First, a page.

New constraint and CanCollideWith API change

Hello Devs!

Today we released a new, simple, constraint. It’s called… * drumroll *…

The NoCollisionConstraint.

It lets you connect two parts so that they don’t physically collide with each other, but they still collide with everything else. And like the WeldConstraint, it doesn’t use Attachments. You can find it with the other Constraints in the Model Tab > Constraints > Create dropdown menu.

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Isn’t this just what collision groups do?
Kinda. And if you have big groups of part collisions you want to filter, you should still use Collision Groups.

But the big difference with the NoCollisionConstraint, is that it is an Instance in the Explorer tree. This means you can create, publish, and download models with customized collision filtering. You can quickly remove problematic contacts in your complex physics models or NPCs. (Excess contacts can slow performance!)

Here the NoCollisionConstraint is being used to prevent the car’s wheels from colliding with the body.
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The ragdoll on the left is using some NoCollisionsConstrinats to prevent unwanted collisions in the waist. Red dots show collision contact points.
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UPDATE 8/7/2019
THIS API CHANGE HAS BEEN RE-ENABLED!
This also lead to a small change to the BasePart:CanCollideWith API. This function will now return false for parts connected by a NoCollisionConstraint, as well as other constraints that prevent collisions between parts, like HingeConstraint and BallSocketConstraint.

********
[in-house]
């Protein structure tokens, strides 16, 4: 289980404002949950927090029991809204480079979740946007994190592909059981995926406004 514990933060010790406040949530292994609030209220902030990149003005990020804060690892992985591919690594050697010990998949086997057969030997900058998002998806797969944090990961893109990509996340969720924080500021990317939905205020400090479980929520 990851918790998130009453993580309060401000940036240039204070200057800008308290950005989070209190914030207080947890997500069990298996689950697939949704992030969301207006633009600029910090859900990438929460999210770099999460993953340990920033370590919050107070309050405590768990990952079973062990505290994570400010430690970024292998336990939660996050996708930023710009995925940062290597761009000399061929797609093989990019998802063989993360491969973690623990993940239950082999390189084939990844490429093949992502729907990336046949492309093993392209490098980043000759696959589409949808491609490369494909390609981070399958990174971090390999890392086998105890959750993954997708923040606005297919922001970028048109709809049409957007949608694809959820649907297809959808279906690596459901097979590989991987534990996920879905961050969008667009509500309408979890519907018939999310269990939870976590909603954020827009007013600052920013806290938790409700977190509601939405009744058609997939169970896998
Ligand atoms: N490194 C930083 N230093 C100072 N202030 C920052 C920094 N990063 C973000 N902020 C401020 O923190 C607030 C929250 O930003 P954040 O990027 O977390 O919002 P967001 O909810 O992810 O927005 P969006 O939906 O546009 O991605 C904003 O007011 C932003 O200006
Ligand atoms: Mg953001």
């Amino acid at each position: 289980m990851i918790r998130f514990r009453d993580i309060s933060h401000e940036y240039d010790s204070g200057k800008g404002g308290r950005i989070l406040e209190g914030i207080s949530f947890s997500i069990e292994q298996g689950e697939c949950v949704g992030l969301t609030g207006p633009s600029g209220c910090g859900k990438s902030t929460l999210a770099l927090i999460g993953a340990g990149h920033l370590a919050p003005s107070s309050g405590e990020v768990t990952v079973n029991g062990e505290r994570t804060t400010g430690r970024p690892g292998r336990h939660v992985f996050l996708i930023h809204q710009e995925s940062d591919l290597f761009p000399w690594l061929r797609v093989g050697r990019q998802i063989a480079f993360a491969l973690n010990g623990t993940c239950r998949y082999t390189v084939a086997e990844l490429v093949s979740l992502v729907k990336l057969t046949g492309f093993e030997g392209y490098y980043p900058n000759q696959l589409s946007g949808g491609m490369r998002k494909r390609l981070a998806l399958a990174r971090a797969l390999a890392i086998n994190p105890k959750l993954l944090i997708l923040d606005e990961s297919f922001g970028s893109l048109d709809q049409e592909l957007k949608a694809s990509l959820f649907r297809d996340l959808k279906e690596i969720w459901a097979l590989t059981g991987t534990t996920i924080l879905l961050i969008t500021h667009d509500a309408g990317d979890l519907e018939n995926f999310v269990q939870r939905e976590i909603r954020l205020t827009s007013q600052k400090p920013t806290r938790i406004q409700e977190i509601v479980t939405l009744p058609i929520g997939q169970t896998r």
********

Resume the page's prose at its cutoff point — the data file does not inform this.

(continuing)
It didn’t use to do that, before even if two hinged parts weren’t colliding, that function would return true. Now it returns false.

That’s it! Please let us know here if you run into any issues.

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A post was merged out – Please do not post entirely unrelated bug reports and feature requests here, use Platform Feedback for that. This post is about a physics-related change.

Would this be affected if one or both parts are Anchored while they are connected?
In a case where the parts would later be no longer anchored and/or can collide with one another in some way.

Some humor

image
:sob:

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If one or both parts are anchored, canCollideWith should still return false if they are connected by a NoCollisionConstraint. This is the same behavior as if they were in different collision groups that don’t collide, or one part has canCollide=false.

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Thank you for this! Do these work well with other constraints such as prismatic and hinge constraints?

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Yep! Combining all kinds of constraints together is encouraged! Though you shouldn’t need this with a hinge, since a HingeConstraint already prevents collisions between two parts.